Then FINALLY the laying!!  I cannot tell you how time consuming it is to level each one of these stones.  You constantly are having to remove dirt, spread dirt, add a little more, and then just a little more, and then remove some, and then add just a teeny bit in and then….all the while checking how level the individual stone is and how it compares with the rest so that your slope is right.  I can definitely see why the labor for a project like this is four times the cost of the materials.  And the materials aren’t cheap.  You’d better believe that my 26-week-pregnant self was down there laying flagstone as well.  We Barnes girls are hardy stock.  We’ve still got a TON of laying to do.  We’ve got a deadline coming up, and we’re going to work really hard to be done by then.  We’ll see!  It’s going to be a long week…


Saturday, May 14, 2011

Garden and project updates – May 14

So the garden is coming along.  Things are looking much less gloomy produce-wise than they were in April, and it looks like we may actually harvest something sometime.  Maybe.


Here’s a picture of the north bed.  I just planted some pepper plants (a jalapeño and a bell), and we’ve got some spinach, romaine, and a few other lettuces growing.  The radishes are doing fantastic.  Remember how I only had a few random sprouts in there last month?  Well, I don’t know what I was thinking, because they’re not radishes AT ALL.  Now that those are growing, I don’t know how I could have ever mistaken the one for the other.  Obviously I’m still a noob at this sort of thing.  I think they must be green onions that never sprouted last year, but they got a new lease on life when I turned the soil to prepare for this year.  It will be fun to find out!  Some things are taking longer to sprout than others because they just weren’t getting enough water.  I spent part of yesterday afternoon doing some very technical work on the soaker hose—also know as “sticking a needle in the soaker hose to make more holes to make it soak just a bit more.”  It seemed to work pretty well and it looks like all of the squares are getting saturated now.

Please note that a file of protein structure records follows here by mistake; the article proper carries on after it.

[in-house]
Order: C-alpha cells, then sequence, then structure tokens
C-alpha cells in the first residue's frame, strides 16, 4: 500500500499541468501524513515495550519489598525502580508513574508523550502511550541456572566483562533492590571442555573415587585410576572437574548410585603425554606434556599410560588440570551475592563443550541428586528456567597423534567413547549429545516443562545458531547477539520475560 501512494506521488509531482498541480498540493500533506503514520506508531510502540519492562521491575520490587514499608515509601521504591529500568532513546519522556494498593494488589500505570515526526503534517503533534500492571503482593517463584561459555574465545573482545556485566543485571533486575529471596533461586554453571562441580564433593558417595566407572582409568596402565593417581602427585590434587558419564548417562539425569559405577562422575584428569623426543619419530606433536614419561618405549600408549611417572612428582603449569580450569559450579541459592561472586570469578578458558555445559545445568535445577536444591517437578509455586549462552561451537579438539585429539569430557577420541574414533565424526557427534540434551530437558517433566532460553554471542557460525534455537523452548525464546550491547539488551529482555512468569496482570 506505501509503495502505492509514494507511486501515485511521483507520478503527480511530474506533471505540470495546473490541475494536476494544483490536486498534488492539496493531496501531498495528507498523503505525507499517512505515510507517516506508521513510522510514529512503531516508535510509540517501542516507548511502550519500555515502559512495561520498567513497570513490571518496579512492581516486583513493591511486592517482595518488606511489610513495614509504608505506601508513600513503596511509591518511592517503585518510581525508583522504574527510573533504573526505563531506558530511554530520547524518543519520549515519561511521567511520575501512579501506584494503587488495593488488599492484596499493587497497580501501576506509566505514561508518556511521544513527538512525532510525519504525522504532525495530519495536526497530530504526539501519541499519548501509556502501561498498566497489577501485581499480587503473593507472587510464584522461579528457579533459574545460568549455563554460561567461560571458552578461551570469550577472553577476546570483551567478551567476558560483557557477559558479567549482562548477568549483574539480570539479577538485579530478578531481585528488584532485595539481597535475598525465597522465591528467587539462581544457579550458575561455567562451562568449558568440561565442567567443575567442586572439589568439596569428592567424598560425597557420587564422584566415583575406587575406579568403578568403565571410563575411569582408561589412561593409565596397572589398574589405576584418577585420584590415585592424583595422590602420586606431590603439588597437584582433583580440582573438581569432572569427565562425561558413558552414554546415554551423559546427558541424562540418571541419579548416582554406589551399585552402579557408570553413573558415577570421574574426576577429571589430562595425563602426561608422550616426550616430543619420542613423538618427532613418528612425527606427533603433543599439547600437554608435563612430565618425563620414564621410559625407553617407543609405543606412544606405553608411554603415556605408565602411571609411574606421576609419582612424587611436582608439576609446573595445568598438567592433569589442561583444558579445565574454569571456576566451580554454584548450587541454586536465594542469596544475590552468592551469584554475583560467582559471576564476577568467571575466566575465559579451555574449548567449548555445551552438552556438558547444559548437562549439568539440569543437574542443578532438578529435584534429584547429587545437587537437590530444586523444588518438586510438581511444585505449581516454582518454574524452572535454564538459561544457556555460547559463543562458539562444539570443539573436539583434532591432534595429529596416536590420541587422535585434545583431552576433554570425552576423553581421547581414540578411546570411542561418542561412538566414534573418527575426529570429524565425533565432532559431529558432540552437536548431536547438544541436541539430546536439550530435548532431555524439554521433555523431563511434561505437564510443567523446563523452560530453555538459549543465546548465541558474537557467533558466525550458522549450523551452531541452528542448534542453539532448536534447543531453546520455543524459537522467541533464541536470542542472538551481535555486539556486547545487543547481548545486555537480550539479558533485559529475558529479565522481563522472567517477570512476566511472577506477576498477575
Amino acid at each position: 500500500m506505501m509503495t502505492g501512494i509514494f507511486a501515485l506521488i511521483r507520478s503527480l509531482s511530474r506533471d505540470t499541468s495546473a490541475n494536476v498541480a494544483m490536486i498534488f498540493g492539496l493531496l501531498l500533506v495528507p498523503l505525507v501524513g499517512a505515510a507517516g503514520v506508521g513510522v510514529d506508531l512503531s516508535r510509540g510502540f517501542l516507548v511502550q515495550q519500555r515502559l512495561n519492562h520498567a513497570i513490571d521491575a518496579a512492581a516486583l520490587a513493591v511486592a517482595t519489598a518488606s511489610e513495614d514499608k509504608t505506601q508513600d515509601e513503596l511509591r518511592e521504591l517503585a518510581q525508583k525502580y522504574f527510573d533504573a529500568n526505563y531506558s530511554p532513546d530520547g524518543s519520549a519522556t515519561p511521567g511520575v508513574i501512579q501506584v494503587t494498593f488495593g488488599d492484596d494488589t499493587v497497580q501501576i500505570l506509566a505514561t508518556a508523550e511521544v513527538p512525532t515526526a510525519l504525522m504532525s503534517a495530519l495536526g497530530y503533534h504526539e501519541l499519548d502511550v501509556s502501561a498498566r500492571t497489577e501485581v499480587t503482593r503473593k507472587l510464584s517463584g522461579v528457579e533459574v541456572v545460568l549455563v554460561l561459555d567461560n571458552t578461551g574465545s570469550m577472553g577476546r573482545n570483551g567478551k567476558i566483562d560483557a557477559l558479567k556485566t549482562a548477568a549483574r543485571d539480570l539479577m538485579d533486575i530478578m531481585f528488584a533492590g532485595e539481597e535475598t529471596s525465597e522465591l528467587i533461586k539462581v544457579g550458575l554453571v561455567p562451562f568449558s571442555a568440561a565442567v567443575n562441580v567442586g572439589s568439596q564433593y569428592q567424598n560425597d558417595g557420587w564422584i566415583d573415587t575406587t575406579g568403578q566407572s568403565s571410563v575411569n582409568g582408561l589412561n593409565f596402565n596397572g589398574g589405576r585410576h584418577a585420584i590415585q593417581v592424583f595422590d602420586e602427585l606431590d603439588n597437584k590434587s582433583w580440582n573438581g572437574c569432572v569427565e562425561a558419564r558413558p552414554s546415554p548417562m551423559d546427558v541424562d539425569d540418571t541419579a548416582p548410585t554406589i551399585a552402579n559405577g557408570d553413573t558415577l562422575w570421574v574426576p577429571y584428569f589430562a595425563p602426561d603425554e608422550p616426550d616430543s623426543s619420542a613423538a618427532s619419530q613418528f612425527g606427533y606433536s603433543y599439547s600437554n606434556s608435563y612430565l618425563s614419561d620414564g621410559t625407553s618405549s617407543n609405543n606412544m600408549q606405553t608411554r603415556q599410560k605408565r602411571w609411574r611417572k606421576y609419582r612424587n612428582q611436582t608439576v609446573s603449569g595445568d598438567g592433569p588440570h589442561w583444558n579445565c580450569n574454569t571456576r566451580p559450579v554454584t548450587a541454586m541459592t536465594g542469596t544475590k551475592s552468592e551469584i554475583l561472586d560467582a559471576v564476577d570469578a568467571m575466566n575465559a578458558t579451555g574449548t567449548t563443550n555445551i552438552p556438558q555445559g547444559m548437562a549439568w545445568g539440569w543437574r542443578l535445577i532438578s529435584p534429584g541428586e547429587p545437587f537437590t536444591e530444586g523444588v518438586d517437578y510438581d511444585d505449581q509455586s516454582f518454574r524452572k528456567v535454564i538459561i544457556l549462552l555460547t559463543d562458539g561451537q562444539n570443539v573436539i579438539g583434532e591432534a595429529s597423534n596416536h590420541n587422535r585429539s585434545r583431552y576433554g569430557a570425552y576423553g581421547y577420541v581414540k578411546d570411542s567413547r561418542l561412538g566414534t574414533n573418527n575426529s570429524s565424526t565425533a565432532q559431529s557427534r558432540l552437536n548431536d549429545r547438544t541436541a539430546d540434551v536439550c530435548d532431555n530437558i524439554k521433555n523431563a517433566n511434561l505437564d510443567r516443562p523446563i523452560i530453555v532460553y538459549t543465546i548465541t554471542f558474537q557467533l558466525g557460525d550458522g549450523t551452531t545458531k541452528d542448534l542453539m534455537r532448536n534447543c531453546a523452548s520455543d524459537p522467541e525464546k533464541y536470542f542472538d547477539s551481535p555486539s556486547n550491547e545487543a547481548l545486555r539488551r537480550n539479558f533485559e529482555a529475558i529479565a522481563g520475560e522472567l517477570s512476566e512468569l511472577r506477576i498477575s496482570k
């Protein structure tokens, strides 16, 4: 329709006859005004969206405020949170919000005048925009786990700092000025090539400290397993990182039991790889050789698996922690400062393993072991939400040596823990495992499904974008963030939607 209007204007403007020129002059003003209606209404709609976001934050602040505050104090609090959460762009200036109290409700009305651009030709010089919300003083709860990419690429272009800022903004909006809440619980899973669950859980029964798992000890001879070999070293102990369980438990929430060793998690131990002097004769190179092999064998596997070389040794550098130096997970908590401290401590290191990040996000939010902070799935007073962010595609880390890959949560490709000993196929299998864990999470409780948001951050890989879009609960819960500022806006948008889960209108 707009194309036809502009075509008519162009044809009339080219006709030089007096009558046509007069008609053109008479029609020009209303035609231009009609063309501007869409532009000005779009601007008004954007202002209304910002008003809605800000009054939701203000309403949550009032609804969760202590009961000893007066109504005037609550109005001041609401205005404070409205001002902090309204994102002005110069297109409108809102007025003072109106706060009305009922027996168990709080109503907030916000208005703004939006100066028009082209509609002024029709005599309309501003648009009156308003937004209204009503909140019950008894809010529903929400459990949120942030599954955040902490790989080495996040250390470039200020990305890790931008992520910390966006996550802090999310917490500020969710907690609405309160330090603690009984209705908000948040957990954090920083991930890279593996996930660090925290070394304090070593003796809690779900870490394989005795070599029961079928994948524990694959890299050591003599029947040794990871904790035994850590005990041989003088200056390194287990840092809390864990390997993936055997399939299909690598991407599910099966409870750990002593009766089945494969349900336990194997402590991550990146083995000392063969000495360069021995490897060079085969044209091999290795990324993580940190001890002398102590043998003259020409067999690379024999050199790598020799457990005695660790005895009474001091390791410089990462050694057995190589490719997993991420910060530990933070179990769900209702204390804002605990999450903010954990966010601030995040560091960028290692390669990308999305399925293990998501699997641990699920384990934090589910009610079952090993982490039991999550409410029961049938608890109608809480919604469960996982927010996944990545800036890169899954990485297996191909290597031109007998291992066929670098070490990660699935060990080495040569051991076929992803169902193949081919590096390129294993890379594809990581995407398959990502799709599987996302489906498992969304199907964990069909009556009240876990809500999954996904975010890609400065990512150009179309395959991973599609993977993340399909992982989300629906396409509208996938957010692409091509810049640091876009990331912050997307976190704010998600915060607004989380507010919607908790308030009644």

And here’s the east bed:


The oregano is TAKING OFF.  Seriously.  Does anyone need oregano?  It’s yummy!  I’ve got beets, sage, arugula, chard, green onions (that I actually planted), carrots and basil growing in this bed.  I’ve also planted beans and watermelon, but I forgot to put a mesh cover on them, so I hope the birds don’t get them before I can get around to doing that.

Flowers are doing great.  Here’s the north flower bed:


And the other angle:


Someone’s adorable kid wanted to be in the picture.  The salvias have already gone through their first bloom, but they’re still attracting tons of bees.  I only have one Jupiter’s beard blooming at the moment.  I lost 2 due to the freeze, and the others were divided to get me free plants, so I have to wait until they get a little bigger.  It’s too bad, because they’re my favorite.  I moved all the penstemons around since they weren’t performing very well, and I’m pretty sure it’s because they were too crowded.  Sure enough, as soon as they got a little space, they took off:


The guy on the top left is one of the penstemons.  He’s about twice as big as he was a few weeks ago.  Also in the picture are daylilies (newly divided), a mum, and a few other new guys to fill things out a bit.  Should look really good next year.  Question: at what point do you pinch back mums?  Mine are already budding.  Is it too late to do it now?